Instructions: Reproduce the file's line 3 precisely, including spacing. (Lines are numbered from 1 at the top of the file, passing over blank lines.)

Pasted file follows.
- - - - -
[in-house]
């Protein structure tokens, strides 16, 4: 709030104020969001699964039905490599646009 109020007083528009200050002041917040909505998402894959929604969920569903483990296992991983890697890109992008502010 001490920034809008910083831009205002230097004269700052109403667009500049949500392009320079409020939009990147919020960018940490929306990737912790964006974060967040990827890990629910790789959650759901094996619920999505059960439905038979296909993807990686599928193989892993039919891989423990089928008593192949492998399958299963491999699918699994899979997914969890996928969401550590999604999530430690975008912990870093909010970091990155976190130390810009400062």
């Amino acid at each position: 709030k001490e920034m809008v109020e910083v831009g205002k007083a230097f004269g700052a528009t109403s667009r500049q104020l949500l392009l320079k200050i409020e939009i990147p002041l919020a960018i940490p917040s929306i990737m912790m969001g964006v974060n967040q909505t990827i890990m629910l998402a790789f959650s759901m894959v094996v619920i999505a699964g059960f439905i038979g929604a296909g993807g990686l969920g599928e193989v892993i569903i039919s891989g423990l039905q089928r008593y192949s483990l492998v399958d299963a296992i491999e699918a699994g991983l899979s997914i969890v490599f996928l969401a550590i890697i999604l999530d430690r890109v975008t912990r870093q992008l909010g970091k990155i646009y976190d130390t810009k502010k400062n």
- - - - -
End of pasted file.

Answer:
């Amino acid at each position: 709030k001490e920034m809008v109020e910083v831009g205002k007083a230097f004269g700052a528009t109403s667009r500049q104020l949500l392009l320079k200050i409020e939009i990147p002041l919020a960018i940490p917040s929306i990737m912790m969001g964006v974060n967040q909505t990827i890990m629910l998402a790789f959650s759901m894959v094996v619920i999505a699964g059960f439905i038979g929604a296909g993807g990686l969920g599928e193989v892993i569903i039919s891989g423990l039905q089928r008593y192949s483990l492998v399958d299963a296992i491999e699918a699994g991983l899979s997914i969890v490599f996928l969401a550590i890697i999604l999530d430690r890109v975008t912990r870093q992008l909010g970091k990155i646009y976190d130390t810009k502010k400062n």